SLUSA75B July   2010  – January 2020 BQ24650

PRODUCTION DATA.  

  1. Features
  2. Applications
  3. Description
    1.     Device Images
      1.      Typical Application
  4. Revision History
  5. Description (continued)
  6. Pin Configuration and Functions
    1.     Pin Functions
  7. Specifications
    1. 7.1 Absolute Maximum Ratings
    2. 7.2 ESD Ratings
    3. 7.3 Recommended Operating Conditions
    4. 7.4 Thermal Information
    5. 7.5 Electrical Characteristics
    6. 7.6 Typical Characteristics
  8. Detailed Description
    1. 8.1 Overview
    2. 8.2 Functional Block Diagram
    3. 8.3 Feature Description
      1. 8.3.1  Battery Voltage Regulation
      2. 8.3.2  Input Voltage Regulation
      3. 8.3.3  Battery Current Regulation
      4. 8.3.4  Battery Precharge
      5. 8.3.5  Charge Termination and Recharge
      6. 8.3.6  Power Up
      7. 8.3.7  Enable and Disable Charging
      8. 8.3.8  Automatic Internal Soft-Start Charger Current
      9. 8.3.9  Converter Operation
      10. 8.3.10 Synchronous and Non-Synchronous Operation
      11. 8.3.11 Cycle-by-Cycle Charge Undercurrent
      12. 8.3.12 Input Overvoltage Protection (ACOV)
      13. 8.3.13 Input Undervoltage Lockout (UVLO)
      14. 8.3.14 Battery Overvoltage Protection
      15. 8.3.15 Cycle-by-Cycle Charge Overcurrent Protection
      16. 8.3.16 Thermal Shutdown Protection
      17. 8.3.17 Temperature Qualification
      18. 8.3.18 Charge Enable
      19. 8.3.19 Inductor, Capacitor, and Sense Resistor Selection Guidelines
      20. 8.3.20 Charge Status Outputs
      21. 8.3.21 Battery Detection
        1. 8.3.21.1 Example
    4. 8.4 Device Functional Modes
      1. 8.4.1 Converter Operation
      2. 8.4.2 Synchronous and Non-Synchronous Operation
  9. Application and Implementation
    1. 9.1 Application Information
    2. 9.2 Typical Application
      1. 9.2.1 Design Requirements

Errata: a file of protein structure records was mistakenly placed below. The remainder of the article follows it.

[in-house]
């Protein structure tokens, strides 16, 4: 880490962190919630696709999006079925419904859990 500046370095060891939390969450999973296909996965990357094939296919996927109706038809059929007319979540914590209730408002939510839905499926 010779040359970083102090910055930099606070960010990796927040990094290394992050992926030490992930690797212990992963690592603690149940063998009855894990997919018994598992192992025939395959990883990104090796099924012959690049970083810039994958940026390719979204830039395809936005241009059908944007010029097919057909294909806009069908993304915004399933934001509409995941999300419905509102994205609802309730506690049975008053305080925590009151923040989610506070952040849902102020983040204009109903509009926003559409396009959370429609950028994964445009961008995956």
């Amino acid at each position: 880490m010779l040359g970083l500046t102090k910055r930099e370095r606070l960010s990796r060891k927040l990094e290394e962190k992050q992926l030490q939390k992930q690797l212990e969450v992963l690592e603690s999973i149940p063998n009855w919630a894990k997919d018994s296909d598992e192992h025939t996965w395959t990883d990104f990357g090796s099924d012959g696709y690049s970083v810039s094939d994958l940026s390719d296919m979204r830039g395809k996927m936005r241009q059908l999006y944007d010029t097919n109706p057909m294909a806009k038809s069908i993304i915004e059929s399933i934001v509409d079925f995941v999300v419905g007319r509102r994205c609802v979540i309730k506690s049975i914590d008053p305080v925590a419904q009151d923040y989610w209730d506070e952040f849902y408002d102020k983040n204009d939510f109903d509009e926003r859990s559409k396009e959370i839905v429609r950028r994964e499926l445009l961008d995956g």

2. 9.2.2 Detailed Design Procedure
        1. 9.2.2.1 Inductor Selection
        2. 9.2.2.2 Input Capacitor
        3. 9.2.2.3 Output Capacitor
        4. 9.2.2.4 Power MOSFETs Selection
        5. 9.2.2.5 Input Filter Design
        6. 9.2.2.6 MPPT Temperature Compensation
      3. 9.2.3 Application Curves
  10. 10Power Supply Recommendations
  11. 11Layout
    1. 11.1 Layout Guidelines
    2. 11.2 Layout Example
  12. 12Device and Documentation Support
    1. 12.1 Device Support
      1. 12.1.1 Third-Party Products Disclaimer
    2. 12.2 Receiving Notification of Documentation Updates
    3. 12.3 Support Resources
    4. 12.4 Trademarks
    5. 12.5 Electrostatic Discharge Caution
    6. 12.6 Glossary
  13. 13Mechanical, Packaging, and Orderable Information

Package Options

Mechanical Data (Package|Pins)
Thermal pad, mechanical data (Package|Pins)
Orderable Information

Power MOSFETs Selection

Two external N-channel MOSFETs are used for a synchronous switching battery charger. The gate drivers are internally integrated into the IC with 6 V of gate drive voltage. 30 V or higher voltage rating MOSFETs are preferred for 20-V input voltage, and 40 V or higher rating MOSFETs are preferred for 20-V to 28-V input voltage.